Don't worry, we speak : Español (Spanish), too!
Contxto – Today (23), Village Capital, alongside PayPal and the MetLife Foundation, announced the next group of fintech startups that will participate in the Finance Forward Latin America 2020 Accelerator.
Consequently, these 12 companies will have a busy five weeks of work alongside mentors, potential customers, and partners, as they evaluate their solutions to scale.
Within this group, two fintechs will be eligible to receive a grant for US$50,000 from the MetLife Foundation. The companies that take third through fifth place will each receive US$16,000.
Village Capital versus Covid-19
Considering the constraints brought on by the coronavirus outbreak, the program and grants will prove critical in helping these early-stage startups grow and reach more users.
“The coronavirus pandemic has had devastating financial effects on low-income populations in Latin America,” reflected Daniel Cossío, Regional Manager for Village Capital Latin America.
“Now more than ever, tech-driven innovation can be at the forefront of helping small businesses stay afloat, families manage their income, and the region embarks on what is bound to be a challenging recovery,” concluded Cosío.
Naturally, the pandemic has also brought on challenges for the accelerator.
For one, Village Capital told Contxto that by migrating to an online format, organizers had to restructure the program to offer a more engaging experience. It also had to explore ways of enabling entrepreneurs to build meaningful connections with mentors.
Despite these obstacles, there was a big silver lining for startups.
“The capital we would’ve used for logistical purposes—venue, catering, flights, and accommodations—was channeled towards the entrepreneurs,” said Village Capital.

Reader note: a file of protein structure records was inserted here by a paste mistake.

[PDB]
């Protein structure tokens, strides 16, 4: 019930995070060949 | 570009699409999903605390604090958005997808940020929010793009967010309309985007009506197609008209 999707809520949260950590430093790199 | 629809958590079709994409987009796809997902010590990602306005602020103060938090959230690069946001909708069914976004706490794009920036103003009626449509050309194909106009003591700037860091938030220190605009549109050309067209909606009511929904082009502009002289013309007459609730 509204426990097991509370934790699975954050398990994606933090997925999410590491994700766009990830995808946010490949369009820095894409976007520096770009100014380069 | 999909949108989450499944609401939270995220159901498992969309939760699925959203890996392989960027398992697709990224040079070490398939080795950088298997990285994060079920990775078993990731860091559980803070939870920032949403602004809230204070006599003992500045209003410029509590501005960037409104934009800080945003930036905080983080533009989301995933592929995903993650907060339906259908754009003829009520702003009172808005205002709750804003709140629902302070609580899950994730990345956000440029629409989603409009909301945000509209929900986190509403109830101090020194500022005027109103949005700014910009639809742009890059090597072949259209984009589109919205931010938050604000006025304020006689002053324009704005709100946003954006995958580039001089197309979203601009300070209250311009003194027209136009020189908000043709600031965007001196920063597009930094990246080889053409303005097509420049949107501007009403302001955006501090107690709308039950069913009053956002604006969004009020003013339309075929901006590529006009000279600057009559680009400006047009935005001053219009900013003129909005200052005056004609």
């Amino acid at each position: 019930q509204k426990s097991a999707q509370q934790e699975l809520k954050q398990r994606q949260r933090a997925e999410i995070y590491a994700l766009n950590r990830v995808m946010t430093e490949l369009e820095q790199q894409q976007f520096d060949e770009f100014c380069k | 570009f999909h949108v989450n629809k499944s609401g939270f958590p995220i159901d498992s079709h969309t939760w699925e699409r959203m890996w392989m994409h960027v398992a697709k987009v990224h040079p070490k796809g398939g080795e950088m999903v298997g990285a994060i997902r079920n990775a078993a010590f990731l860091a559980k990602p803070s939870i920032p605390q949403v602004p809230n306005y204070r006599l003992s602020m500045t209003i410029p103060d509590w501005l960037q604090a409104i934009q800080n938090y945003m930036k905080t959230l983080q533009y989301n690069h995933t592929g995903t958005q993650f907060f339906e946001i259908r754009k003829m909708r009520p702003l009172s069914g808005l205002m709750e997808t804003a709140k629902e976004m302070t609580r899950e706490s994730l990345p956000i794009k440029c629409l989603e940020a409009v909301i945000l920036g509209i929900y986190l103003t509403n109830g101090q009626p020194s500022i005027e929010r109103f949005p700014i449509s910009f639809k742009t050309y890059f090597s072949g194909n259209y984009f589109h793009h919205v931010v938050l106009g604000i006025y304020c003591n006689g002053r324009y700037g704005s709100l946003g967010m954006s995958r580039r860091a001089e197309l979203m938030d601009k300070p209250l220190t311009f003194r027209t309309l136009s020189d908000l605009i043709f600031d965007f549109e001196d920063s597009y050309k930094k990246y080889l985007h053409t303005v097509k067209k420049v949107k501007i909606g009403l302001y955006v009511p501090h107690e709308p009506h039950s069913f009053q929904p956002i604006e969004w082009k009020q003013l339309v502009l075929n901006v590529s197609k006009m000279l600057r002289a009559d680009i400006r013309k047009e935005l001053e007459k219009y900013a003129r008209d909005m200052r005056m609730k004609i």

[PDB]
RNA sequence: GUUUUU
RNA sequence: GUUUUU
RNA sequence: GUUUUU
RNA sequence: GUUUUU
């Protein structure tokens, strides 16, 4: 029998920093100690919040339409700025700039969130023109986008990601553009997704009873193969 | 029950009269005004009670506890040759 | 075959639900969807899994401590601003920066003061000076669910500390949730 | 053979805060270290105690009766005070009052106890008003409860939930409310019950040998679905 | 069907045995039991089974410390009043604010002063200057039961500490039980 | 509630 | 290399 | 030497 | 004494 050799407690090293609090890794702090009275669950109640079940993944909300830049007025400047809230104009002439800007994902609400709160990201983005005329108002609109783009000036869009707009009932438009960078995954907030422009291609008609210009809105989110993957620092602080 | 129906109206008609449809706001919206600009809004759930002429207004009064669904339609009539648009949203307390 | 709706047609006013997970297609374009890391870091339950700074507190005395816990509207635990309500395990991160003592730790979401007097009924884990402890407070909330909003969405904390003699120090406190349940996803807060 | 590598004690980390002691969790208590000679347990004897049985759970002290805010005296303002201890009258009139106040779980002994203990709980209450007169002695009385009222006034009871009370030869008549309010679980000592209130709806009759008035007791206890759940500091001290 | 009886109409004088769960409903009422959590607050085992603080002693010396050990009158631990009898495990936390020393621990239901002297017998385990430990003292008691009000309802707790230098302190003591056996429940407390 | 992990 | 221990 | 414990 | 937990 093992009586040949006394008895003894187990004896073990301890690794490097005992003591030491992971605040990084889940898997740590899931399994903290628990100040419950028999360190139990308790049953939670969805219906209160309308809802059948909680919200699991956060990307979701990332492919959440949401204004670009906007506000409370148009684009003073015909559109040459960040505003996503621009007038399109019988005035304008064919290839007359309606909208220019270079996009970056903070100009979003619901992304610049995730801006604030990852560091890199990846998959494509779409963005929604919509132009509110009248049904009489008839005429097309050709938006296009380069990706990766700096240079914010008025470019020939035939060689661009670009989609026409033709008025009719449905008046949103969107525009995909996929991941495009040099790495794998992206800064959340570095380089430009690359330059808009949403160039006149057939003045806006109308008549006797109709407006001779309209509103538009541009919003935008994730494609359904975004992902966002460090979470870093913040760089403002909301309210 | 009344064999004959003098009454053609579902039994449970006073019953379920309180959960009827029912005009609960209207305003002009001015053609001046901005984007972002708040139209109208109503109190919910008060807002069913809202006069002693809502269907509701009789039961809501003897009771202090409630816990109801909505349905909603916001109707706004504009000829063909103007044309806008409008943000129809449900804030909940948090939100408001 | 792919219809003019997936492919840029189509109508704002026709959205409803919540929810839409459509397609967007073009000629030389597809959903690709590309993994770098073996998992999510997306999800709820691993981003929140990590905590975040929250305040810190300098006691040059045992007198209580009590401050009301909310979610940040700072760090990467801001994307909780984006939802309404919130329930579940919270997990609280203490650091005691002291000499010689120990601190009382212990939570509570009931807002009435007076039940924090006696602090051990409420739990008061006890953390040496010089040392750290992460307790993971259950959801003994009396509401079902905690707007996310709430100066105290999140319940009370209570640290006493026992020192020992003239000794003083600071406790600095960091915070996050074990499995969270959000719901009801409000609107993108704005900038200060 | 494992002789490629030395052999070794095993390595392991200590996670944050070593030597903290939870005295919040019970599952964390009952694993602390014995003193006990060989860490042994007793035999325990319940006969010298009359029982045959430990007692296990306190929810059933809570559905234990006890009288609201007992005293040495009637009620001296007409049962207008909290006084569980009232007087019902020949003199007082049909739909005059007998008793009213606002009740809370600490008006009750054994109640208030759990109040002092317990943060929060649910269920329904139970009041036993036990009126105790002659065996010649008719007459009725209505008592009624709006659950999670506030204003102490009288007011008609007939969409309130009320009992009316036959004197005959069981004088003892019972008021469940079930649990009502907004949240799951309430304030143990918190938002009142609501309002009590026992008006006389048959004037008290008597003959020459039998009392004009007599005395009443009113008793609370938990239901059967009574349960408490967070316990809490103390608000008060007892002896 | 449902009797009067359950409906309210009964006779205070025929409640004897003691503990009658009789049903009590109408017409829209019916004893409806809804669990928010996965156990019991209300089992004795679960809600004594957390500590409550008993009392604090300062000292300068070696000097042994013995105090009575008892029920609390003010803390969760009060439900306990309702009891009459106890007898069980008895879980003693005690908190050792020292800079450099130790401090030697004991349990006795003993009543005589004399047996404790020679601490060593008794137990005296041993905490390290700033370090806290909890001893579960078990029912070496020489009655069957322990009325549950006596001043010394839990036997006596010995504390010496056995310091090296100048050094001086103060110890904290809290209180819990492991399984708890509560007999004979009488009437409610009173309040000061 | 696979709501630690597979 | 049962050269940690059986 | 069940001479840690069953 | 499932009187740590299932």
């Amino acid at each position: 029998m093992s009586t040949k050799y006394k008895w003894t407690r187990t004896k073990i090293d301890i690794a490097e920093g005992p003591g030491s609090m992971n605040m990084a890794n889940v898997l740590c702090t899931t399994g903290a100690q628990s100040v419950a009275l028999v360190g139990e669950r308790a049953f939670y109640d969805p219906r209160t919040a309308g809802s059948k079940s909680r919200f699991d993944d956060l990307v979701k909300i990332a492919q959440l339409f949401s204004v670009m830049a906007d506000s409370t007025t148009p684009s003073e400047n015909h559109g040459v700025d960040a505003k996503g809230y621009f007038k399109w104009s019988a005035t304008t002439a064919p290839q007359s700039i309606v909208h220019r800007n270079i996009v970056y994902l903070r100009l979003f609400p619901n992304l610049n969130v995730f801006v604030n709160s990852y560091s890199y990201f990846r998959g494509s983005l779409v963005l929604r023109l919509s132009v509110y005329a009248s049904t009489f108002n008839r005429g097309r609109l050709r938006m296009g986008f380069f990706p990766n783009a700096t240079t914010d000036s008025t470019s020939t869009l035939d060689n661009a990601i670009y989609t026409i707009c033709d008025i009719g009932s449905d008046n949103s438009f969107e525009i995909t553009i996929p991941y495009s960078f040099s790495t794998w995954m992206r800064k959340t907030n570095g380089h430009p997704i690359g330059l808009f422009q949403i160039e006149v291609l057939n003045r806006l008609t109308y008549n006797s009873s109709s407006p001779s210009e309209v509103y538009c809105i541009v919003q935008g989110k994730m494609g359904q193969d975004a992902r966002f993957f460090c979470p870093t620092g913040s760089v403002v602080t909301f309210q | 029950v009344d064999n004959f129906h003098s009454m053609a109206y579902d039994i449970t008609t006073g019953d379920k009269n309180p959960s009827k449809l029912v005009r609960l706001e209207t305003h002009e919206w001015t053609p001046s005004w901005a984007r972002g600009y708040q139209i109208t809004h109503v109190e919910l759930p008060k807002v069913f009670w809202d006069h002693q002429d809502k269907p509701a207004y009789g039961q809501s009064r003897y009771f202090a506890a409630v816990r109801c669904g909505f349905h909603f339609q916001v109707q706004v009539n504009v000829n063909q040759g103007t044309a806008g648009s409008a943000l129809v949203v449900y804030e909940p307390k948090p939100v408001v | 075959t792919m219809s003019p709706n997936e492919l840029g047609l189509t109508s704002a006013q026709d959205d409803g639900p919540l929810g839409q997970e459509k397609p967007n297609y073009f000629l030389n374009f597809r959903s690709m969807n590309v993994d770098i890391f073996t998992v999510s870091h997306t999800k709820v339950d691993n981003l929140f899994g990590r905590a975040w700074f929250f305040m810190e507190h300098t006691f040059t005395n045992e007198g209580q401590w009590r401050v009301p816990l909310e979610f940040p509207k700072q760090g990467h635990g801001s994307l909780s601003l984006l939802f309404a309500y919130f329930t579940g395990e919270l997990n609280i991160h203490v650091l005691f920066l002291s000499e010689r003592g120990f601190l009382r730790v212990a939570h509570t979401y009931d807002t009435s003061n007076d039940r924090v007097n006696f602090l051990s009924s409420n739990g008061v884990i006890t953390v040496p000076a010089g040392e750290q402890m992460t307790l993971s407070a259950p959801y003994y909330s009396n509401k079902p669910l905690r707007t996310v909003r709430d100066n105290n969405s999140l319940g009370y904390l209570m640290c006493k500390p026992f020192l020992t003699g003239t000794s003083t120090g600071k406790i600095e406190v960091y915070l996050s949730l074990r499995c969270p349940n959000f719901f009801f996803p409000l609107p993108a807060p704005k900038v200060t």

Plus, the pandemic is also opening more market opportunities, according to organizers.
“With Covid-19, many jobs and benefits have been lost. But the demand for delivery services and remote work has also increased,” said the accelerator in written correspondence.
“This opens a window to proposals that improve this new work environment as well as launch digital services into markets that weren’t considered viable before.”
All things considered, one can only wonder what kind of innovative startups will participate next year… But for now, here are the chosen fintechs!
Finance Forward Latin America 2020
This startup pays, consolidates, and refinances all debts of defaulters whose registration at credit bureaus prevents them from getting a job, requesting another credit line, among other services.
Ditch the credit card. With Aplazo, consumers in Mexico can split e-commerce purchases into equal bi-weekly installments without needing a credit card. Thus, their clients can avoid the dreaded debt trap.
CIGE Mexico/IF-Bot (Mexico)
Small and medium-sized enterprises (SMEs) need consulting services to survive but don’t necessarily have the resources for it. Through CIGE, they work with an AI solution that provides advice to manage their business.
Fintech Creci offers companies, NGOs, and entrepreneurs a platform to receive financing for projects that make a social impact.
Many families rely on remittances to make ends meet. Unfortunately, when there are multiple cash transactions involved, homes wind up receiving less money. But through Druber, users will get a bigger bargain for their buck through a more transparent platform with less third-party involvement.
When freelancers and the self-employed are in a cash flow crunch, Factcil helps provide them with liquidity to pay their invoices.
This fintech offers APIs for open banking solutions. The startup offers quick connectivity and valuable insights so fintechs can start building customized solutions.
Bogotá-based Fundefir is well-aware of Latam’s unbanked population. So it wants to provide them an opportunity to access credits, insurance, and other wellbeing services.
Small businesses can become banks (sorta) on Imix’s platform. Through the fintech, business owners become banking service providers meanwhile banks benefit as they have a wider reach but at a lower cost.
Everyone should have access to a healthy meal, regardless of their socioeconomic status. For Nilus, that means saving food that would otherwise be thrown away and delivering it to low-income neighbors at discounted prices.
Quipu Market (Colombia)
This marketplace allows informal micro-businesses to buy and sell locally without cash. Instead, they use a community tokening system.
Saving money can be a hard habit to acquire. So U-Zave’s platform does it for you. For every purchase you make with the fintech’s partners, a small amount is channeled towards a mutual fund.
Related articles: Tech and startups from Colombia!